1. Well, how'd you do, Private William Mcbride?
Do you mind if I sit here down by your graveside?
I'll rest here awhile in the warm summer sun,

I've been walking all day, Lord, and I'm nearly done.
And I see by your gravestone you were only 19
When you joined the glorious fallen in 1916--
Well, I hope you died quick and I hope you died clean,
Or, Willie Mcbride, was it slow and obscene?
Chorus:
Did they beat the drum slowly,
Did they sound the fife lowly,
Did the rifles fire o'er you as they lowered you down?
Did the bugles sing "The Last Post" in chorus?
Did the pipes play "The Flowers of the Forest?"

2. And did you leave a wife or a sweetheart behind?
In some loyal heart is your memory enshrined?
And, though you died back in 1916,
To that loyal heart are you always 19?
Or are you a stranger without even a name,
Forever enshrined behind some glass pane,
In an old photograph, torn and tattered and stained,
And fading to yellow in a brown leather frame?

3. The sun's shining down on these green fields of France;
The warm wind blows gently, and the red poppies dance.
The trenches have vanished long under the plow;
No gas and no barbed wire, no guns firing now.
But here in this graveyard it's still No Man's Land
The countless white crosses in mute witness stand
To man's blind indifference to his fellow man.
And a whole generation who were butchered and damned.

4. And I can't help but wonder, now Willie Mcbride,
Do all those who lie here know why they died?
Did you really believe them when they told you 'The Cause? '
Did you really believe that this war would end wars?
Well the suffering, the sorrow, the glory, the shame
The killing, the dying, it was all done in vain,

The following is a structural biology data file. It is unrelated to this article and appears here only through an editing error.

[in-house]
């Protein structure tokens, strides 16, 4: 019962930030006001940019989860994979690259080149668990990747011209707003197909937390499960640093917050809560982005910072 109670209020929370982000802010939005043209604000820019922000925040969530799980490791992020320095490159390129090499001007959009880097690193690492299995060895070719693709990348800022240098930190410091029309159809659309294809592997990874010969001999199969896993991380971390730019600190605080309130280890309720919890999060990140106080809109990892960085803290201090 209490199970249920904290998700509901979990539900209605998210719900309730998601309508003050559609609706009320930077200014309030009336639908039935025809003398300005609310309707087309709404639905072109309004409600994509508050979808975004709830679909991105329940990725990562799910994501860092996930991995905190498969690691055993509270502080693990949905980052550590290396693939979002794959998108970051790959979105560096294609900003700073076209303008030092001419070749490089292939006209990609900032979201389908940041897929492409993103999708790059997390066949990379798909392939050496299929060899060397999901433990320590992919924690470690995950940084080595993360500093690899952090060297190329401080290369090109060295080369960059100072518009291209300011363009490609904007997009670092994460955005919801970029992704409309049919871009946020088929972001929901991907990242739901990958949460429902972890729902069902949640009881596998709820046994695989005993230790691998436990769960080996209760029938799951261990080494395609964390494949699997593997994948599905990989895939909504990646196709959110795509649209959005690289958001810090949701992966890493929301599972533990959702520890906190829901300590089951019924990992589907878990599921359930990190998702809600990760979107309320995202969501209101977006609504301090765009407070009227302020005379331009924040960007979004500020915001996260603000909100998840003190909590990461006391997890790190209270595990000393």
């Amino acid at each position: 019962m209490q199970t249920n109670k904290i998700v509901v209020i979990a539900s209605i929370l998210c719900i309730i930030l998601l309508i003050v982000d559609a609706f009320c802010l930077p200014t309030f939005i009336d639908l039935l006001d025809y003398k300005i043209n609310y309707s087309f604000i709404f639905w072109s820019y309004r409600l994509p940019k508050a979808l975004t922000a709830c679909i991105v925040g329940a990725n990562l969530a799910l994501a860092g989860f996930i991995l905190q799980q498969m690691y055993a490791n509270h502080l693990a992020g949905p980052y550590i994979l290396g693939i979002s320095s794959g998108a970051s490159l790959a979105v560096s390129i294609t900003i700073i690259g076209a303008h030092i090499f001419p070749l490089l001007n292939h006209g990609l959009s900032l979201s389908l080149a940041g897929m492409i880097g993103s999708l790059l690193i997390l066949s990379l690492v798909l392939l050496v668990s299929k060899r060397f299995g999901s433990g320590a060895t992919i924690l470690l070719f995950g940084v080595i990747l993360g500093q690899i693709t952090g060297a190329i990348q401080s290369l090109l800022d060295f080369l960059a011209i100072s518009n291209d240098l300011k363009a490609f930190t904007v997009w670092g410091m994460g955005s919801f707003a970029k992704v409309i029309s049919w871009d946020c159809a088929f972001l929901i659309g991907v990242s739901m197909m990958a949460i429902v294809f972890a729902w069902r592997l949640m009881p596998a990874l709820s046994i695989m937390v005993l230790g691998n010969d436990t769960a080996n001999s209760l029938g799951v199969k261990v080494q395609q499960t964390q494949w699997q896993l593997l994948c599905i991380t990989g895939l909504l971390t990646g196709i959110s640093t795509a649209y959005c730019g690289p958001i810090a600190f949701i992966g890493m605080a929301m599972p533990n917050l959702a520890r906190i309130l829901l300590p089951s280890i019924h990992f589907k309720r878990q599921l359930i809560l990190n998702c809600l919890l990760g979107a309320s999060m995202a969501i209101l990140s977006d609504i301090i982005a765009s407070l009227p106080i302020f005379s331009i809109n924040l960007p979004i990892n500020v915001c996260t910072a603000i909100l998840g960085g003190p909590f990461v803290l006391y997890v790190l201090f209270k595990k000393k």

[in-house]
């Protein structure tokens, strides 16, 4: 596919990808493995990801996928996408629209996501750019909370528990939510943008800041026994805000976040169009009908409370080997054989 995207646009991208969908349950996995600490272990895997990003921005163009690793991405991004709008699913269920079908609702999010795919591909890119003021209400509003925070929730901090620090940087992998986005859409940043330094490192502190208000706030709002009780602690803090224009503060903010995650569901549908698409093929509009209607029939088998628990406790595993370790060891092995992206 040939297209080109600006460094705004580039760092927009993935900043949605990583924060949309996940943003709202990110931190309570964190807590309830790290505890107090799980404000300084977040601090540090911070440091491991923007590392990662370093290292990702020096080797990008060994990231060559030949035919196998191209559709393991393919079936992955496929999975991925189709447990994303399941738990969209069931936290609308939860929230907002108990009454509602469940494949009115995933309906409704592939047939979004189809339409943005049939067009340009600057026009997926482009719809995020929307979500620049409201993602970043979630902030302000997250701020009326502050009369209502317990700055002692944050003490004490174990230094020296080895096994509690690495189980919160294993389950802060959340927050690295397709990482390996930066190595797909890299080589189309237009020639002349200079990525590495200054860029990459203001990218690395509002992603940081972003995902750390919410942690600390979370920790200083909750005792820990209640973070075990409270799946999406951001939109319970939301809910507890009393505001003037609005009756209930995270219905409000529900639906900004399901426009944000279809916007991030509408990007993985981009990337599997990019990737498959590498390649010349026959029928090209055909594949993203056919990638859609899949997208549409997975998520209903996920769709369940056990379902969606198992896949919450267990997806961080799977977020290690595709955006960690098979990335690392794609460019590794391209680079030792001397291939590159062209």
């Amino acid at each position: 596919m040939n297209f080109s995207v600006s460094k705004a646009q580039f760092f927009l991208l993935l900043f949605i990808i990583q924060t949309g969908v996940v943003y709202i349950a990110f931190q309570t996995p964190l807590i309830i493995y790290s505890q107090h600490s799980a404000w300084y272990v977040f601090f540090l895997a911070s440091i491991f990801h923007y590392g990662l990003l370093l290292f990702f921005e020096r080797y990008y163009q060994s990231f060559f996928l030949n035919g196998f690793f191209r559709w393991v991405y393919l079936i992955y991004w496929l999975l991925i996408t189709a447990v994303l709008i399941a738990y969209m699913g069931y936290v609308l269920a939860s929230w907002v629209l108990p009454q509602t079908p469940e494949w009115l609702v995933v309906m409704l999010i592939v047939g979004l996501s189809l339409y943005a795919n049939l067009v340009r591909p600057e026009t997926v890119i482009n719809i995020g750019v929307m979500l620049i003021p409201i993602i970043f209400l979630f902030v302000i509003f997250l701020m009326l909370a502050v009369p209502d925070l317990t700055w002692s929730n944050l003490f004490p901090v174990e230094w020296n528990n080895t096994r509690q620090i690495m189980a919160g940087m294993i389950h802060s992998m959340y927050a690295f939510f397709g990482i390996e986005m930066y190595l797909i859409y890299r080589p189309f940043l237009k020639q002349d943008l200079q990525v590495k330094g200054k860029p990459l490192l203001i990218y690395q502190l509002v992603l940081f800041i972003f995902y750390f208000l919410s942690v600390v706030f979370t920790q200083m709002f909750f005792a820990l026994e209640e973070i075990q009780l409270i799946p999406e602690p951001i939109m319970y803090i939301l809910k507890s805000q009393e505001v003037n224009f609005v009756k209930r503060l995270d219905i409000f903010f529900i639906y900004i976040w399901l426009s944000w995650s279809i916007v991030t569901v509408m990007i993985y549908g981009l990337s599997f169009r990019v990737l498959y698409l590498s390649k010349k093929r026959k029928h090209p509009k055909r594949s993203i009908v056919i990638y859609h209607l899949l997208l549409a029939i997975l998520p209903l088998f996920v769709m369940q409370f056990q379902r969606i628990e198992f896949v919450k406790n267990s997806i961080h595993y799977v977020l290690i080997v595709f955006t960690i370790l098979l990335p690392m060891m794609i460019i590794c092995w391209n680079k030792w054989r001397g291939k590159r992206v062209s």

For Willie Mcbride, it all happened again,
And again, and again, and again, and again.

Copyright Eric Bogle

A sanitised version of that, omitting some of the more uncomfortable anti-war sentiments, was adopted by the Royal Brtish Legion as the 2014 poppy appeal song.


White Feathers & White Poppies – the duality of man(kind)

The Great War may be now outside of living memory, but it is still part of our inherited memory and collective DNA. Whatever the understanding of those who lived through it, the first world war has come to symbolise all that is dreadful, pointless and impersonal in industrialised conflict. It is for this reason that the commemoration of the war is important; not as a historical event, or sepia tinted exercise in nostalgia, but as a consideration of the nature of conflict itself. Our folk recollection of it is also singularly English in perspective; from Kitchener to Blackadder and all that came in between. This means that any such consideration is personal, questioning and emotionally involved. It could be divisive and conflicting – which is perhaps how it should be.

White Feathers and White Poppies.